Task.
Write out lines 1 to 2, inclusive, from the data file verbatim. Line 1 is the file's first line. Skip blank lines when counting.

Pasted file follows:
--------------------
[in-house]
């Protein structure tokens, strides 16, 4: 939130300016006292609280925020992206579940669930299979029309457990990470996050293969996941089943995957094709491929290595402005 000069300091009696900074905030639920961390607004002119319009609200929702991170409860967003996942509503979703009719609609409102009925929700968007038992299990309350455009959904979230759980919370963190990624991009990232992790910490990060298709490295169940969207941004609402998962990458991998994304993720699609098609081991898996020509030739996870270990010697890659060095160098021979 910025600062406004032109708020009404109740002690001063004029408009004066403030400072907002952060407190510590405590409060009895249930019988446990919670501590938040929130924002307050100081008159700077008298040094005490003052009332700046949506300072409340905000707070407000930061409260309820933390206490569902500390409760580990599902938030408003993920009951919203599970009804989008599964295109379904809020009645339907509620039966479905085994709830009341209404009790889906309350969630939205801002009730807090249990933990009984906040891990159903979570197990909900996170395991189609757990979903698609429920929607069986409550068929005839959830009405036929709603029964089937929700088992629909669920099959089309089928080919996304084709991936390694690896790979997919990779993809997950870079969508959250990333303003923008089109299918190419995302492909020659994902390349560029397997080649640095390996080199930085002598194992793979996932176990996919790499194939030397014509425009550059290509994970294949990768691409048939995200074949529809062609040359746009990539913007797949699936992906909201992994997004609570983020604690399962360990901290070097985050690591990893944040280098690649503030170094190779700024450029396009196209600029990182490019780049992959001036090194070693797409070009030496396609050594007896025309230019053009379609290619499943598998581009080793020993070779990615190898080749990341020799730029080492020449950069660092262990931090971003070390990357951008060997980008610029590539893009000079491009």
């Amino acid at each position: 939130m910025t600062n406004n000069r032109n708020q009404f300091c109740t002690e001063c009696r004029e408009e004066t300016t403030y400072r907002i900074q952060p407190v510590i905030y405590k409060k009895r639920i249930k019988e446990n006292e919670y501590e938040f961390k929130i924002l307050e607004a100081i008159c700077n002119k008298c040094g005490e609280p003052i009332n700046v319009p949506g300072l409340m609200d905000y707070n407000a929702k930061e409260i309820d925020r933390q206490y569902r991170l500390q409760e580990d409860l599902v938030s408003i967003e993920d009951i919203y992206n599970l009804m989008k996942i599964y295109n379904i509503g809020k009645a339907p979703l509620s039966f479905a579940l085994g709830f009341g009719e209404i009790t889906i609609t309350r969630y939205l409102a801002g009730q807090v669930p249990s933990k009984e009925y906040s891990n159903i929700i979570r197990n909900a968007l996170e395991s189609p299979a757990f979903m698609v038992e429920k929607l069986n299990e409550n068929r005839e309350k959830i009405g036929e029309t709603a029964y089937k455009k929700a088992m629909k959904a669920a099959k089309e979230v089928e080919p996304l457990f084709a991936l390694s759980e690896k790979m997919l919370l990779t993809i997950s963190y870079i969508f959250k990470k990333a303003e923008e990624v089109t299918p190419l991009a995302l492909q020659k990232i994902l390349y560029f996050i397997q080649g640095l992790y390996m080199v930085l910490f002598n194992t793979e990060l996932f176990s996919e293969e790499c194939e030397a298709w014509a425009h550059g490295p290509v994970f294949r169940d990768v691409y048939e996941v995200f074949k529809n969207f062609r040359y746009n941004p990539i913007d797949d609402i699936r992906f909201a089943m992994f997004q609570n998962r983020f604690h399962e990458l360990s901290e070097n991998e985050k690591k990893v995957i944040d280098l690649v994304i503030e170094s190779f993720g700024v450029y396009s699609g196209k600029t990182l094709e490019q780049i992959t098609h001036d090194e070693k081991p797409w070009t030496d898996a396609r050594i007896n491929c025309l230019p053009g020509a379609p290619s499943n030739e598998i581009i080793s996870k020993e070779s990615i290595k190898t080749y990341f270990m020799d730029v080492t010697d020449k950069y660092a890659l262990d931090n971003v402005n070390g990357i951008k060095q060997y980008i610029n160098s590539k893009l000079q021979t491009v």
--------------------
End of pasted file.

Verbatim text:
[in-house]
């Protein structure tokens, strides 16, 4: 939130300016006292609280925020992206579940669930299979029309457990990470996050293969996941089943995957094709491929290595402005 000069300091009696900074905030639920961390607004002119319009609200929702991170409860967003996942509503979703009719609609409102009925929700968007038992299990309350455009959904979230759980919370963190990624991009990232992790910490990060298709490295169940969207941004609402998962990458991998994304993720699609098609081991898996020509030739996870270990010697890659060095160098021979 910025600062406004032109708020009404109740002690001063004029408009004066403030400072907002952060407190510590405590409060009895249930019988446990919670501590938040929130924002307050100081008159700077008298040094005490003052009332700046949506300072409340905000707070407000930061409260309820933390206490569902500390409760580990599902938030408003993920009951919203599970009804989008599964295109379904809020009645339907509620039966479905085994709830009341209404009790889906309350969630939205801002009730807090249990933990009984906040891990159903979570197990909900996170395991189609757990979903698609429920929607069986409550068929005839959830009405036929709603029964089937929700088992629909669920099959089309089928080919996304084709991936390694690896790979997919990779993809997950870079969508959250990333303003923008089109299918190419995302492909020659994902390349560029397997080649640095390996080199930085002598194992793979996932176990996919790499194939030397014509425009550059290509994970294949990768691409048939995200074949529809062609040359746009990539913007797949699936992906909201992994997004609570983020604690399962360990901290070097985050690591990893944040280098690649503030170094190779700024450029396009196209600029990182490019780049992959001036090194070693797409070009030496396609050594007896025309230019053009379609290619499943598998581009080793020993070779990615190898080749990341020799730029080492020449950069660092262990931090971003070390990357951008060997980008610029590539893009000079491009």